5. Some clinical sites will provide post-exposure care to students at no charge. When this is not the case, needle sticks, and other exposure are covered under the Campbell University Student Accident Insurance Policy. Accidental infectious exposure MUST be reported as directed in this policy
    1. The accident policy is underwritten by Guarantee Trust Life Insurance Company and administered by First Agency, Inc.
      1. First Agency, Inc. 5071 West H Avenue, Kalamazoo, MI 49009-8501 Phone: (269) 381-6630 Fax: (269) 381-3055 Web:
      2. Policy #: 324-125-001-O
    2. When presenting to a clinic for post-exposure care, the student may provide the above policy information and his/her student ID card. However, the site may or may not accept direct payment through this plan. Students may have to pay out of pocket at the time of service. However, reimbursement for services up to $5000 per incident can be filed via student health services. Students will need:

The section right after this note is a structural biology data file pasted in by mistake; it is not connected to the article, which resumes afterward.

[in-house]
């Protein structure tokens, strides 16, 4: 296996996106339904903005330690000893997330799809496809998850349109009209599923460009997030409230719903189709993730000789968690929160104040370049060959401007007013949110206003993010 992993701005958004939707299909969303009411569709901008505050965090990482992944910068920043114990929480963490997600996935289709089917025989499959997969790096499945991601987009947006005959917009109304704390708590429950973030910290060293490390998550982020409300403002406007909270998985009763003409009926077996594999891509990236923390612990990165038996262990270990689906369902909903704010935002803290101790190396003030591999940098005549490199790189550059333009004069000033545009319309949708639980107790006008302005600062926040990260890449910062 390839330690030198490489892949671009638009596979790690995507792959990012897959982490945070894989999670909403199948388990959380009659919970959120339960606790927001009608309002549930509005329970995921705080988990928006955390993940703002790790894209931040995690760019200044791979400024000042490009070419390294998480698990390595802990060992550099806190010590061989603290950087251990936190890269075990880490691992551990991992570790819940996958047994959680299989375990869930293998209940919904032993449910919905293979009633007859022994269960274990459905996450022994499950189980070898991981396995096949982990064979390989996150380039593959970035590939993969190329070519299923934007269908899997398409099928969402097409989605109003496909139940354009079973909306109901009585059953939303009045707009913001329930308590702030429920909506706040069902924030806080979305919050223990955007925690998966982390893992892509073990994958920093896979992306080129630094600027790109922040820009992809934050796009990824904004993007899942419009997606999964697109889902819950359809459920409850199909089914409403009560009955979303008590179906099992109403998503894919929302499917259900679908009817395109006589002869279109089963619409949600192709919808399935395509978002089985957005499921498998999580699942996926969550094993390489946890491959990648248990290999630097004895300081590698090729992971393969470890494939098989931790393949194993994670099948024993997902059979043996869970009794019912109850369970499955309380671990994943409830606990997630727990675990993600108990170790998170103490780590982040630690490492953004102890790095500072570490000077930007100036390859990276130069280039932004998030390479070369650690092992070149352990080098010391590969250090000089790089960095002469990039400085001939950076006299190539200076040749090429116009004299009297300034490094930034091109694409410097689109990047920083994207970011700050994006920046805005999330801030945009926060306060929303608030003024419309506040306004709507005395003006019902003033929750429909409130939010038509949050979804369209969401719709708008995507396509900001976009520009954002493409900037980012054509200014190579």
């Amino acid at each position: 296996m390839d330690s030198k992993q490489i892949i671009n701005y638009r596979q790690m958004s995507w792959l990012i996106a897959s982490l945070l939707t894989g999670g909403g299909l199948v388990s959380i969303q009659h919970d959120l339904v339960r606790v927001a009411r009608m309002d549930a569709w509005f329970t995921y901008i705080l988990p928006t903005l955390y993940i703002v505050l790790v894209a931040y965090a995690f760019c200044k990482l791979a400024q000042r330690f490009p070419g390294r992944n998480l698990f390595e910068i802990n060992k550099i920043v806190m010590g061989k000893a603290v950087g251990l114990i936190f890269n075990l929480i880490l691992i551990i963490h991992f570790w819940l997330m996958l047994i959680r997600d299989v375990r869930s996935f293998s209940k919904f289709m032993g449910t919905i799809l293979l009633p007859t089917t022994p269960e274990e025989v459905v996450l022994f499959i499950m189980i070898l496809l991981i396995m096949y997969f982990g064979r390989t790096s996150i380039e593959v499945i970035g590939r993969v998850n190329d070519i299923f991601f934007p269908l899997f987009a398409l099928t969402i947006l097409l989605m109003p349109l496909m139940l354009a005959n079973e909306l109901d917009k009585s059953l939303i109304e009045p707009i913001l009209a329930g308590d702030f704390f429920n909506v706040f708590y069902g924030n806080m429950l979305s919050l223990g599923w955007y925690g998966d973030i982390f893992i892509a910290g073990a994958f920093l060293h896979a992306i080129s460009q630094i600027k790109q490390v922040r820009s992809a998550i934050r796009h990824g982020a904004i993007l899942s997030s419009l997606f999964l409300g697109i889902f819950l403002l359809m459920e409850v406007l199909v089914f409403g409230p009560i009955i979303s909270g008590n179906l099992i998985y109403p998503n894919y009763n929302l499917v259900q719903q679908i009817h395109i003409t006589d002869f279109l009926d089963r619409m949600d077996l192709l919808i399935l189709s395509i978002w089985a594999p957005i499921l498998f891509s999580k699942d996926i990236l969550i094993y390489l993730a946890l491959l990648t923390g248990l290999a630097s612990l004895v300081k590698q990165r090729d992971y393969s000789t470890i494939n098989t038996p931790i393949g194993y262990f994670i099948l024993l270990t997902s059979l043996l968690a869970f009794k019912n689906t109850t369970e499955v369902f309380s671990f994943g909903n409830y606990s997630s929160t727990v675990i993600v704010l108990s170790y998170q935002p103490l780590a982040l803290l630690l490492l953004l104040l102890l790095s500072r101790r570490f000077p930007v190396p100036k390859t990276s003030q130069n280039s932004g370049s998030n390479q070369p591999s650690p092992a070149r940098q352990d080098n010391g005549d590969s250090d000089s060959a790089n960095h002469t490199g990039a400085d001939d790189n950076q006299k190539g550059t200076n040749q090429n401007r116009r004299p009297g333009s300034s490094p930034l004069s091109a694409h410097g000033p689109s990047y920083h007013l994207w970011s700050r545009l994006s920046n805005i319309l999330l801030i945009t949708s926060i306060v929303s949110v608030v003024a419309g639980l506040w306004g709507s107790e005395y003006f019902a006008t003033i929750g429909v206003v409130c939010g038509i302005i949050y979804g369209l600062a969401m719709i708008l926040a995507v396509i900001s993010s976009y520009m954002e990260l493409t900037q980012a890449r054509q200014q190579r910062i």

1. To provide an itemized statement complete with diagnosis and procedure codes; AND
      2. Complete a claim form either in person, or call Student Health (910) 893-1560. The staff will be glad to help you fill out the form by email correspondence.
      3. Student Health personnel will provide further instruction on how to complete and file your claim
      4. If requested, mail documents to : Campbell University Student Health, PO Box 565, Buies Creek, NC 27506;
    3. Students may opt to use their personal health insurance to cover the cost of post-exposure care in lieu of using the Campbell University Student Accident Policy.